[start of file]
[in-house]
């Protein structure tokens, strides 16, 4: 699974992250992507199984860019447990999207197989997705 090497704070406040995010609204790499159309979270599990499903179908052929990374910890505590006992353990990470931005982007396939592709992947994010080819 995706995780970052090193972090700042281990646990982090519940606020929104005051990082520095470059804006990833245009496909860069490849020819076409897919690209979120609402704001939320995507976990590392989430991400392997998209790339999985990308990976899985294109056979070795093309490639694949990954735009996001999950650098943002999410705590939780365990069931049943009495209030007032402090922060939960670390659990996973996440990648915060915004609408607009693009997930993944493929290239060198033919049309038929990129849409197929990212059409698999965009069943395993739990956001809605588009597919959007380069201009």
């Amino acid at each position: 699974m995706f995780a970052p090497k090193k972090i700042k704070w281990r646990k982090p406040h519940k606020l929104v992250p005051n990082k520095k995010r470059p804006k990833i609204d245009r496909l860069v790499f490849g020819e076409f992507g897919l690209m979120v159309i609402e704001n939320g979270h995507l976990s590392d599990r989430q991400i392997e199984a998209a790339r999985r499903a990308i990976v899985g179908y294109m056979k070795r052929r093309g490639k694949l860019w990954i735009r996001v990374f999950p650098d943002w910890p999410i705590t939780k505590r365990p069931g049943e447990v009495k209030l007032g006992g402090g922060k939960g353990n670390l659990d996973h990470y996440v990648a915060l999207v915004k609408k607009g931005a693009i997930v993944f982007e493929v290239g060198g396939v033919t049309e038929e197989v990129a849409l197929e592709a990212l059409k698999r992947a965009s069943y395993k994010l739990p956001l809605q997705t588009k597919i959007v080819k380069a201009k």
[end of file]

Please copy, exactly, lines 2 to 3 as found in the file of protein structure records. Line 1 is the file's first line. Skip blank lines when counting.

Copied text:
């Protein structure tokens, strides 16, 4: 699974992250992507199984860019447990999207197989997705 090497704070406040995010609204790499159309979270599990499903179908052929990374910890505590006992353990990470931005982007396939592709992947994010080819 995706995780970052090193972090700042281990646990982090519940606020929104005051990082520095470059804006990833245009496909860069490849020819076409897919690209979120609402704001939320995507976990590392989430991400392997998209790339999985990308990976899985294109056979070795093309490639694949990954735009996001999950650098943002999410705590939780365990069931049943009495209030007032402090922060939960670390659990996973996440990648915060915004609408607009693009997930993944493929290239060198033919049309038929990129849409197929990212059409698999965009069943395993739990956001809605588009597919959007380069201009």
């Amino acid at each position: 699974m995706f995780a970052p090497k090193k972090i700042k704070w281990r646990k982090p406040h519940k606020l929104v992250p005051n990082k520095k995010r470059p804006k990833i609204d245009r496909l860069v790499f490849g020819e076409f992507g897919l690209m979120v159309i609402e704001n939320g979270h995507l976990s590392d599990r989430q991400i392997e199984a998209a790339r999985r499903a990308i990976v899985g179908y294109m056979k070795r052929r093309g490639k694949l860019w990954i735009r996001v990374f999950p650098d943002w910890p999410i705590t939780k505590r365990p069931g049943e447990v009495k209030l007032g006992g402090g922060k939960g353990n670390l659990d996973h990470y996440v990648a915060l999207v915004k609408k607009g931005a693009i997930v993944f982007e493929v290239g060198g396939v033919t049309e038929e197989v990129a849409l197929e592709a990212l059409k698999r992947a965009s069943y395993k994010l739990p956001l809605q997705t588009k597919i959007v080819k380069a201009k």